Proceed we then to a description of the other fourteen. They all abound in faults, though not in equal degree; and those faults are so numerous, and of so many different natures, that nothing but a perusal of the pieces themselves can give an adequate conception of them; but amongst them are these that follow. Division of acts and scenes, they have none; Othello only excepted, which is divided into acts: entries of persons are extremely imperfect in them, (sometimes more, sometimes fewer than the scene requires) and their Exits are very of. ten omitted; or, when mark’d, not always in the right place; and few scenical directions are to be met with throughout the whole: speeches are frequently confounded, and given to wrong persons, either whole, or in part; and sometimes, instead of the person speaking, you have the actor who presented him: and in two of the plays, (Love's Labour's Lost, and Troilus and Cressida,) the same matter, and in nearly the same words, is set down twice in some passages; which who sees not to be only a negligence of the poet, and that but one of them ought to have been printed? But the reigning fault of all is in the measure: prose is very often printed as verse, and verse as prose; or, where rightly printed verse, that verse is not al. ways right divided : and in all these pieces, the songs are in every particular still more corrupt than the other parts of them. These are the general and principal defects: to which if you add-transposition of words, sentences, lines, and even speeches; words omitted, and others added without reason; and a punctuation so deficient, and so often wrong, that it hardly de serves regard; you have, upon the whole, a true but melancholy picture of the condition of these first printed plays: which bad as it is, is yet better than that of those which came after ; or than that of the subsequent folio impression of some of these which we are now speaking of.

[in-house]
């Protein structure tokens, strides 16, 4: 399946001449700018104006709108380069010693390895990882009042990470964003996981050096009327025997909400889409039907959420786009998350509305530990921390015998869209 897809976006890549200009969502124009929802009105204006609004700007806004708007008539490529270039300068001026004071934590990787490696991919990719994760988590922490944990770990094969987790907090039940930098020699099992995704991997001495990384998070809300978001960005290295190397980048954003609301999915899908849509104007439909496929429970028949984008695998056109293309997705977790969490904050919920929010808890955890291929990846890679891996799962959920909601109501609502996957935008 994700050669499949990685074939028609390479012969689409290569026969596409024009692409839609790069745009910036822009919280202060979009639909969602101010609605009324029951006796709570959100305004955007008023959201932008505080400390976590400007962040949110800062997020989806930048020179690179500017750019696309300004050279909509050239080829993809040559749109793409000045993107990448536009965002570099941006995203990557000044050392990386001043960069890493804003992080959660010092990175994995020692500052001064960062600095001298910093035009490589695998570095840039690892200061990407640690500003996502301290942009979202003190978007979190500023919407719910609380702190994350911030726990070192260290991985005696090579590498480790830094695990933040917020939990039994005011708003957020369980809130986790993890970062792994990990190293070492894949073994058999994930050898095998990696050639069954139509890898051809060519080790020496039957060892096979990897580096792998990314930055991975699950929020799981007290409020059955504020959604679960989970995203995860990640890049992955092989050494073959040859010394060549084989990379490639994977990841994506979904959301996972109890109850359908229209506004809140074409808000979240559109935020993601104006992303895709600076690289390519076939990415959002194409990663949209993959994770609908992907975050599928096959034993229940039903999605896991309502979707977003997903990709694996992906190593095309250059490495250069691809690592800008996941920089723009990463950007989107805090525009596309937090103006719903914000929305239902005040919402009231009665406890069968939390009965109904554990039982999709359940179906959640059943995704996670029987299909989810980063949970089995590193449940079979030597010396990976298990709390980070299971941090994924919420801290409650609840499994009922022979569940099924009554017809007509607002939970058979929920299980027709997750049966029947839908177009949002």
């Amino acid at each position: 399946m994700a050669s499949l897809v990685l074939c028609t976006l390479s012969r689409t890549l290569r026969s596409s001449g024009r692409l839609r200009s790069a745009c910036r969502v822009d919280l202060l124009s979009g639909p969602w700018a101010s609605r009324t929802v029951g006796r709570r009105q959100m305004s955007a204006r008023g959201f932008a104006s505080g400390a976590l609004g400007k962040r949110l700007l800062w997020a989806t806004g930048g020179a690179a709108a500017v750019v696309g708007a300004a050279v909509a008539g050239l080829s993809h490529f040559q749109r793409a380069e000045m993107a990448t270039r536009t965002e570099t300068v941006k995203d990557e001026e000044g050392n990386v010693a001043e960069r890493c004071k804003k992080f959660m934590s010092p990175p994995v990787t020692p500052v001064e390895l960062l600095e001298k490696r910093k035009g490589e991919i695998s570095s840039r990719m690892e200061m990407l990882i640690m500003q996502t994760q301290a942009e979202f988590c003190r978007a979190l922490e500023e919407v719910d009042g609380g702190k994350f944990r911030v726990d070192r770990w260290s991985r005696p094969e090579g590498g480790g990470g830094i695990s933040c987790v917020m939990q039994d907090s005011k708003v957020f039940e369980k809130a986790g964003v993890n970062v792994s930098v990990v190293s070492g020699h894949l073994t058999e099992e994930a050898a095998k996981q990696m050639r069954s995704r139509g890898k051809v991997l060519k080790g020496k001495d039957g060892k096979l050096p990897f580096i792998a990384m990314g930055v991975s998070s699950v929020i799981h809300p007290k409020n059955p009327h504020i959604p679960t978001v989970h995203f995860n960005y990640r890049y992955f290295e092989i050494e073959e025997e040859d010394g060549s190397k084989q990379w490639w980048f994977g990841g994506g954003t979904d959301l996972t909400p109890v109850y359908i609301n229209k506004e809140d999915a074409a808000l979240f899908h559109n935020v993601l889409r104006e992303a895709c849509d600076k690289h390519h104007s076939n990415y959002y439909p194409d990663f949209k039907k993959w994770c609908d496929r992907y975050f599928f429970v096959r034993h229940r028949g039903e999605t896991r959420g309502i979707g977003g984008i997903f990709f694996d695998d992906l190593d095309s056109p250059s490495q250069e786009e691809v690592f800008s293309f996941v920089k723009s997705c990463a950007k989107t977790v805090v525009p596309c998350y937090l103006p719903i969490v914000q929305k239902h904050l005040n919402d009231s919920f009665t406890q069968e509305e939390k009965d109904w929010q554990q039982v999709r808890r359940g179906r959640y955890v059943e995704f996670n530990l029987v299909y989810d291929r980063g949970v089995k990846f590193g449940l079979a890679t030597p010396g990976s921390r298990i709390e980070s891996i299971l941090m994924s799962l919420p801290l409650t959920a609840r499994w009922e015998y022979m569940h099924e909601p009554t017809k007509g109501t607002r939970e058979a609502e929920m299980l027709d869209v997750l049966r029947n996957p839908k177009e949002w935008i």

This folio impression was sent into the world seven years after the author's death, by two of his fellow-players; and contains, besides the last-mention’d fourteen, the true and ge. nuine copies of the other six plays, and sixteen that were never publish'd before:* the editors make great professions of fide.
* There is yet extant in the books of the Stationers' Company, an entry bearing date-Feb. 12, 1624, to Messrs. Jaggard and Blount, the proprietors of this first folio, which is thus worded : “ Mr. Wm. Shakspear's Comedy': History's & Tragedy's so many of the said Copy's as bee not enter'd to other men : and this entry is follow'd by the titles of all those sixteen plays that were first printed in the folio: The other twenty plays (Othello, and King John, excepted; which the person who furnished this transcript, thinks he may have overlook'd,) are enter'd too in